I was sitting in the kitchen of a shared apartment in Toronto eating some homemade ribs. Across from me and feasting on his own plate of ribs was Kyle, a friend from college and my only connection to the city. Kyle had moved to Canada to follow a job with the Salvation Army. The ribs had been made by Heather, the girl who lived downstairs.
Alex lived in the shared apartment. She has almost the exact same job as me: operations management for a real estate office. In talking about work we found that we shared the same work-based joys and frustrations, and that real estate wasn’t all that different in Canada than it was in the U.S.
The final member of the group was the only boy roommate, Mike. My friend Kyle dosen’t actually live with these friends, but they didn’t mind opening their home to me when Kyle said I needed a place to stay. As we scarfed down some of Heather’s guacamole another friend came over and the whole group wasted the night away talking in the living room. The subject of what I would be doing the next day came up.
“So what kind of traveler are you?” Mike asked.
“I don’t know,” I told him, “I guess I don’t even know how a person is supposed to answer that.”
Mike explained that it’s the kind of thing I ought to know about myself, and if I could figure it out it might help him find me some interesting ways to spend the day. After a bit of prodding and speculation we determined that I was a people and knowledge traveler. I liked to learn and I liked to meet new people. Mike helped me plan out and google map the entire day. He even gave me his phone to use for navigation since I couldn’t use mine in Canada. One of the girls offered me a pass for the bus. Mike made arrangements with some friends to meet me at various points. Canada is so nice.
First on the agenda was breakfast at Tim Horton’s, a popular Canadian chain restaurant. Not the Tim Horton’s near Bathurst Street though, the Tim Horton’s on Spadina Road. I grabbed a muffin and smoothie and meandered through the University College campus, heading towards Kensington Market.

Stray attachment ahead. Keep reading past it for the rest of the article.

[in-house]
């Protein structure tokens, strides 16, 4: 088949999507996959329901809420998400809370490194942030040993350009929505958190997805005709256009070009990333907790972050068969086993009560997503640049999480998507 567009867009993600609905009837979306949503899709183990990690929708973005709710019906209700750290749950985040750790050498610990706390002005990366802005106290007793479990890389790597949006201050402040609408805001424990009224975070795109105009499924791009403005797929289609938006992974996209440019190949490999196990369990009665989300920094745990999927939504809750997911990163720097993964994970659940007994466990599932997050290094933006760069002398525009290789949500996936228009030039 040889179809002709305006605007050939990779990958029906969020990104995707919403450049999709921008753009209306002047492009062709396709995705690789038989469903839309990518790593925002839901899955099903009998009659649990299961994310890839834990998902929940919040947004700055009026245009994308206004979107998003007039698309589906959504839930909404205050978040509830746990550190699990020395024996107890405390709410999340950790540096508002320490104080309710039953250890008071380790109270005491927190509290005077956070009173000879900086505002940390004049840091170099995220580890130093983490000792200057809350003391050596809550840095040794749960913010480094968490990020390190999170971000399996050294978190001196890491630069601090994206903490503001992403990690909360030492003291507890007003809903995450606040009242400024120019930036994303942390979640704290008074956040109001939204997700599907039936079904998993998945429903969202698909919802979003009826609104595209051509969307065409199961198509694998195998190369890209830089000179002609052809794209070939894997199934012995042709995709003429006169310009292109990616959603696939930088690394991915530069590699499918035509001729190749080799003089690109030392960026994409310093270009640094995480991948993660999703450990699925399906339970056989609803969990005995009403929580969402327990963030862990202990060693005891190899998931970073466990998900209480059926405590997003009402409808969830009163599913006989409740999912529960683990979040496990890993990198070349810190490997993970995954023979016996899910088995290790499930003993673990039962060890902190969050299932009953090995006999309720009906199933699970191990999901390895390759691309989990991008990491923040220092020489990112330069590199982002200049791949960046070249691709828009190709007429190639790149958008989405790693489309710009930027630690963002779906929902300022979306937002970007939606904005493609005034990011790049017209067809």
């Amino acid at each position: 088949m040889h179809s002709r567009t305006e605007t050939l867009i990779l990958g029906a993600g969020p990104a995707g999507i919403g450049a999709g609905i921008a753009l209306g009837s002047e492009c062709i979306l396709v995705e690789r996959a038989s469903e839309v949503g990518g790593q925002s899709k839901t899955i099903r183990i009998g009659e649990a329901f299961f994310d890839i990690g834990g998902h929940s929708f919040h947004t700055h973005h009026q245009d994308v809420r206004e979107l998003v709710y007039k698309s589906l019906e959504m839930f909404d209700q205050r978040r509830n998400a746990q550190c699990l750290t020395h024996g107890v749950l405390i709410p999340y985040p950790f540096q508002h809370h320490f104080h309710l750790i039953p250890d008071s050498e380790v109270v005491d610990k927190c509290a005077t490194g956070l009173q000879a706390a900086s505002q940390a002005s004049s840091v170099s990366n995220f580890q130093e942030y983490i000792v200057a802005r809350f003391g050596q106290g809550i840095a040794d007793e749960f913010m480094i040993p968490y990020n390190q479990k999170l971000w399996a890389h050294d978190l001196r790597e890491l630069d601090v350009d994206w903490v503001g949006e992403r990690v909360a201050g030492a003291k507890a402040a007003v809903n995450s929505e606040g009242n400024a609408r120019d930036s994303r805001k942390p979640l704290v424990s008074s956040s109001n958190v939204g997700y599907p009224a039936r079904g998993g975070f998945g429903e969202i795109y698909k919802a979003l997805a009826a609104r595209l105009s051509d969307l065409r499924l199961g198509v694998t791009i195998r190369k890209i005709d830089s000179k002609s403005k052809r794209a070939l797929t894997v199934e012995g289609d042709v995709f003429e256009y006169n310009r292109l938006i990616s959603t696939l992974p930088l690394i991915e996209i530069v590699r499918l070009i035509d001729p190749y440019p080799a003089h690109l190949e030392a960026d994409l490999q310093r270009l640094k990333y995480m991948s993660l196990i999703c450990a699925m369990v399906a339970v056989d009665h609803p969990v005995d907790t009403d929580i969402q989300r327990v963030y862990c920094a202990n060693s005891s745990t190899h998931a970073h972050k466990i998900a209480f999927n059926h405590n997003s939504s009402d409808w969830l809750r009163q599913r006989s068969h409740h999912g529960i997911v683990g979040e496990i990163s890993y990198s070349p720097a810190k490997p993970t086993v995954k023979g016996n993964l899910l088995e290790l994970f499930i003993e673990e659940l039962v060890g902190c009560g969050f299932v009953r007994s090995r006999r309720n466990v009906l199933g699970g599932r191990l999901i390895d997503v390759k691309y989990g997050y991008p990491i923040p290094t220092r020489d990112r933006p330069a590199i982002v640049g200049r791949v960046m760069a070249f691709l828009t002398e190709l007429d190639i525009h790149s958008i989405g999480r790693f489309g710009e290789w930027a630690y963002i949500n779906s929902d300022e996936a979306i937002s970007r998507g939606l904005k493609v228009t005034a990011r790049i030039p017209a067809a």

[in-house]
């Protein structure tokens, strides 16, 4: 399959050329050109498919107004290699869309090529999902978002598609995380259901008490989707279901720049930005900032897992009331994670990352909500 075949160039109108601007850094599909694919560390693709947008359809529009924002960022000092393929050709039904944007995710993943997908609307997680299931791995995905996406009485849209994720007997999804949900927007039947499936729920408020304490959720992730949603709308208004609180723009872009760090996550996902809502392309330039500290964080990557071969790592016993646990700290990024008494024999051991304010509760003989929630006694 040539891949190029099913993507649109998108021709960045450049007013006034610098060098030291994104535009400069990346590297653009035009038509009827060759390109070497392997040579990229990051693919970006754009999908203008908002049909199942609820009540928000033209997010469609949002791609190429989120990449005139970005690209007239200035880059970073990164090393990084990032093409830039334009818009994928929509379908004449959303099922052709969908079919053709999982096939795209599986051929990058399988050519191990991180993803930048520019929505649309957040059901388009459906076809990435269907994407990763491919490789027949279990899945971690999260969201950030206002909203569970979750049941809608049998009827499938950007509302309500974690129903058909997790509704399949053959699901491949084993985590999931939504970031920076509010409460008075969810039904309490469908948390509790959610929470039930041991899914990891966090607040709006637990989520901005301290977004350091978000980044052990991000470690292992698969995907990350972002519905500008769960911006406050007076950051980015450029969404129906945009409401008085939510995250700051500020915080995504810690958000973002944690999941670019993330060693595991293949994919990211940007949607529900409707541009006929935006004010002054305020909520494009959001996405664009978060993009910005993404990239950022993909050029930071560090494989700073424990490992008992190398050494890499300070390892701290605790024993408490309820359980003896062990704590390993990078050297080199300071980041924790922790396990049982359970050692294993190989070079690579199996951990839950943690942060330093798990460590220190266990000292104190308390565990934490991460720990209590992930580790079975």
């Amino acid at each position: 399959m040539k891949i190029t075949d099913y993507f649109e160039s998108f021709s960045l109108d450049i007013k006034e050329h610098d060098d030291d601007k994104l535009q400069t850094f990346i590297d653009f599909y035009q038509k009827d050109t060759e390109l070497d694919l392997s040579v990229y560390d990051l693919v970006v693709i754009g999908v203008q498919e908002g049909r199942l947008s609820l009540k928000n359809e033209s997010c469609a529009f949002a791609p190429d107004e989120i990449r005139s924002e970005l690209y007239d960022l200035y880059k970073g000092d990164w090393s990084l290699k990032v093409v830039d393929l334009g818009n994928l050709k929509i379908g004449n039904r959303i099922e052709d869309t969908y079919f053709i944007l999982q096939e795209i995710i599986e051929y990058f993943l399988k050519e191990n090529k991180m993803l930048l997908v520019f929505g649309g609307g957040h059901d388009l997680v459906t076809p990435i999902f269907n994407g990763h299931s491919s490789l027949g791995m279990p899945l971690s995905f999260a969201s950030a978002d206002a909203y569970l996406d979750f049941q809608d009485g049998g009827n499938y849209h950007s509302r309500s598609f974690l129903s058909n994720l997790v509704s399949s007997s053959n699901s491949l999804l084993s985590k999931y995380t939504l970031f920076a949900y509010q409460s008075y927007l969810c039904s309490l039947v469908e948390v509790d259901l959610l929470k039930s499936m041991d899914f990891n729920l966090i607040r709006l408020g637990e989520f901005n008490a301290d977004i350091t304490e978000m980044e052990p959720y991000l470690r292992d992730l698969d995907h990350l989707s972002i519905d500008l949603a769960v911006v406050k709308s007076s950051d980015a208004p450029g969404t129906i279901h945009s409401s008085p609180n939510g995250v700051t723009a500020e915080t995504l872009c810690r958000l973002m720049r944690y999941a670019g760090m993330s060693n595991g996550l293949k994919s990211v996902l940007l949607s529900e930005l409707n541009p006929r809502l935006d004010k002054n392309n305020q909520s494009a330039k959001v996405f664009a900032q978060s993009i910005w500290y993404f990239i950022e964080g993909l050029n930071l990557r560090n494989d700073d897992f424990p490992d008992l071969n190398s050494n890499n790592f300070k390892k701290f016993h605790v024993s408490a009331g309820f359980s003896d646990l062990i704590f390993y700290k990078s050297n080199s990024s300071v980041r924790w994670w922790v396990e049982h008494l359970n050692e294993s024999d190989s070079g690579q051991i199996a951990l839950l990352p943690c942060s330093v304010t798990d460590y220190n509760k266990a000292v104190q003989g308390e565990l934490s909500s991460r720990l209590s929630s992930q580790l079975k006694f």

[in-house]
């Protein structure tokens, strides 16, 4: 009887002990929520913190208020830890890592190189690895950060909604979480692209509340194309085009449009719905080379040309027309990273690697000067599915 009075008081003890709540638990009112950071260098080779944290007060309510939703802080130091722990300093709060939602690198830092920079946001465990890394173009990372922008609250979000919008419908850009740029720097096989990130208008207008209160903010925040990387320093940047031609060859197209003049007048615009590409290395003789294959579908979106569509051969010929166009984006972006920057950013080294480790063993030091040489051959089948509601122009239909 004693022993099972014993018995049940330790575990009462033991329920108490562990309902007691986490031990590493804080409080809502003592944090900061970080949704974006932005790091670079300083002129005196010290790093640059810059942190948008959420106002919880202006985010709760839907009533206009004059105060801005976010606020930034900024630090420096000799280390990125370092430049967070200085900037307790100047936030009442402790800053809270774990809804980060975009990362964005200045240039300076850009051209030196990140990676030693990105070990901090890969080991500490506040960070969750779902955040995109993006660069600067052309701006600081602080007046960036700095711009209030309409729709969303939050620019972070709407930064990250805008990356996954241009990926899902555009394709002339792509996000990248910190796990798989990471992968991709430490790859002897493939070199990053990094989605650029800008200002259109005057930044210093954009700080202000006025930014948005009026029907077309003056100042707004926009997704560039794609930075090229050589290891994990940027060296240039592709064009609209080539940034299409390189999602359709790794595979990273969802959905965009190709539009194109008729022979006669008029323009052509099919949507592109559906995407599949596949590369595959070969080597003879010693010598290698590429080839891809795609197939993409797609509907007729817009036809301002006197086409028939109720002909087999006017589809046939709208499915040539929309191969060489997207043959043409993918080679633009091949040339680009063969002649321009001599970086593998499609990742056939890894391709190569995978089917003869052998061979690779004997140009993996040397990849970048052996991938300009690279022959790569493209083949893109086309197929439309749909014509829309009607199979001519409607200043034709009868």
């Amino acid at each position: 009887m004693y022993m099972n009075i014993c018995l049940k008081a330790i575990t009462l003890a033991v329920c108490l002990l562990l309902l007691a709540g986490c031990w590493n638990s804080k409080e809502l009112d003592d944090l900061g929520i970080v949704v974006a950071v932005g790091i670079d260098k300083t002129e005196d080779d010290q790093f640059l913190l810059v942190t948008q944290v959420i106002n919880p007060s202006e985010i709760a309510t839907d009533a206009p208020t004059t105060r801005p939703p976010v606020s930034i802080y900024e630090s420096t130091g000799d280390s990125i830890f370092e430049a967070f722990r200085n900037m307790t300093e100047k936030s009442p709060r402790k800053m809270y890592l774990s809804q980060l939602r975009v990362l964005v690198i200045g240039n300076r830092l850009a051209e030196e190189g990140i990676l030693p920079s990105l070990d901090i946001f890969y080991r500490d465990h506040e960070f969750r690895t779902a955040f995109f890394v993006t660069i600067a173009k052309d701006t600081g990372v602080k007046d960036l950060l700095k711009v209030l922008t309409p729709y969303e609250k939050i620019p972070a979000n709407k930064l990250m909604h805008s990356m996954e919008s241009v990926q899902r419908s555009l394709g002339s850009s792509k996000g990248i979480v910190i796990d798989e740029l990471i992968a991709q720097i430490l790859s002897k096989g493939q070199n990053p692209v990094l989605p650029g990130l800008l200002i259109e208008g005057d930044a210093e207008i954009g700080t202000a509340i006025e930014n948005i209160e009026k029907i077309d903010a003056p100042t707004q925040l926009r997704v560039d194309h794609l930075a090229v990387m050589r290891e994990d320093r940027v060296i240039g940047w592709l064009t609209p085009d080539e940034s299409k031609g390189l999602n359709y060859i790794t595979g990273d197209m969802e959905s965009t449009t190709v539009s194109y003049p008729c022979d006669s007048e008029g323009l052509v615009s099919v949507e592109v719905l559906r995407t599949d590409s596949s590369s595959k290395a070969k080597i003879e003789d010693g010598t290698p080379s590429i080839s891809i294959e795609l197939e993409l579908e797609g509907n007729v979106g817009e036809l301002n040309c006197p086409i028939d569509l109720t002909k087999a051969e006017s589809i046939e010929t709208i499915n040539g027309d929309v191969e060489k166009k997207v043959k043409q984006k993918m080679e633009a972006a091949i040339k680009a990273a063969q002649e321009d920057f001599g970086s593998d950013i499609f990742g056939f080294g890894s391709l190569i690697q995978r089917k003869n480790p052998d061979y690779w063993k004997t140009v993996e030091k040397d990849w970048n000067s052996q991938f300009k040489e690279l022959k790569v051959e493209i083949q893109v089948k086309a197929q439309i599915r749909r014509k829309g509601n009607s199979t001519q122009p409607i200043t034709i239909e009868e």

I think there is one thing for every traveler in every city. There’s one place, one food, one experience that seems unique to that city. And when you ask a fellow traveler what you should do while you’re in town, they will tell you – you have to ______. In San Francisco, you have to ride a cable car. In Philadelphia you have to have a Philly Cheesesteak. For me, for Toronto, you have to visit Kensington Market. And may I suggest that like myself, you go there at the completely wrong time of day.
Kensington Market is a residential neighborhood turned into a business district. Old houses sit together in a line, their living rooms turned into clothing shops and their front porches filled with handmade wind chimes. Artistic graffiti adorns almost every surface. There’s a old car that’s been turned into a garden. Hippie shops have signs in their windows advertising incense and soap and palm readings. I had arrived too early. The market wasn’t alive yet, it was merely waking up. The fruit and vegetable stands were open, but they had few customers. The clothing vendors were sweeping off stairs and setting out A-frame signs. I walked through Kensington and watched the day begin. I imagined what it would be like in just a few hours time: sidewalks full of tourists, cars honking to make it through the streets, vendors yelling out their wares or ringing up customers or picking up messes. There was a lot of life about to happen in Kensington, and I was honored to see the quiet beginnings.